Organics May Cut Heart Disease
ED SUSMAN / UPI 11jul2007
Ten-Year Comparison of the Influence of
Organic and Conventional Crop Management Practices
on the Content of Flavonoids in Tomatoes
Journal of Agricultural and Food Chemistry 23jun2007
source: Linus Pauling Institute 12jul2007
WASHINGTON — The level of flavonoids — "the good stuff" — in fruits and vegetables appears to be increased in organically grown crops, say U.S. researchers.
And those higher levels may have intriguing implications for cutting the risk of heart disease, they said.
Scientists said Wednesday that levels of flavonoids in tomatoes harvested over a 10-year period increased in a field grown organically when compared to a matched field in which the tomatoes were farmed commercially.
"We believe that flavonoids are substances that will help improve health," said Allyson Mitchell, associate professor and food chemist at the University of California at Davis.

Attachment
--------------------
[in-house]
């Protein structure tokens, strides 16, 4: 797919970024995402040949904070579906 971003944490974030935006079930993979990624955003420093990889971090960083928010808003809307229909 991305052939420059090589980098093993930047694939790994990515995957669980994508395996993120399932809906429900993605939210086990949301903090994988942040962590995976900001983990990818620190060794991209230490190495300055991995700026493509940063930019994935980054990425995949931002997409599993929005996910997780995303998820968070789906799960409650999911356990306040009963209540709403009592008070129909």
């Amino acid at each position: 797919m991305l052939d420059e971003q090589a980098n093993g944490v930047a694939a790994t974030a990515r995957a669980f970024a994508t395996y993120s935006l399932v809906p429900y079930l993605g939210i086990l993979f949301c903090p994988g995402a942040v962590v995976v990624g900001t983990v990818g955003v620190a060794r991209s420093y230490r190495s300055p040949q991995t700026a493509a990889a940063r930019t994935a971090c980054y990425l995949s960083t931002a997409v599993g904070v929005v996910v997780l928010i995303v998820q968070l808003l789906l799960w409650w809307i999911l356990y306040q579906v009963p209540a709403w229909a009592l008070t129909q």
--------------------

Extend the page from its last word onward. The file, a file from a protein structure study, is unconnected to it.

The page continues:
"There are some indications that people who eat increased amounts of fruits and vegetables rich in flavonoids have a decreased risk of cardiovascular disease," Mitchell told United Press International.
Her study, a rare long-term study, is being published in the July 18 edition of the Journal of Agricultural and Food Chemistry, a biweekly publication of the Washington-based American Chemical Society.
Other research has suggested that consumption of flavonoids may protect against cancer, heart disease and other age-related diseases.
The research focused on tomatoes because per capita consumption in the United States is so high, second only to potatoes. Researchers analyzed organic and conventional tomatoes that had been dried and archived under identical conditions from 1994 to 2004.
"The levels of flavonoids increased over time in samples from organic treatments, whereas the levels of flavonoids did not vary significantly in conventional treatments," Mitchell reported.
Increases corresponded with the accumulation of soil organic matter in organic plots and with reduced fertilization rates. "Well-quantified changes in tomato nutrients over years in organic farming systems have not been reported previously."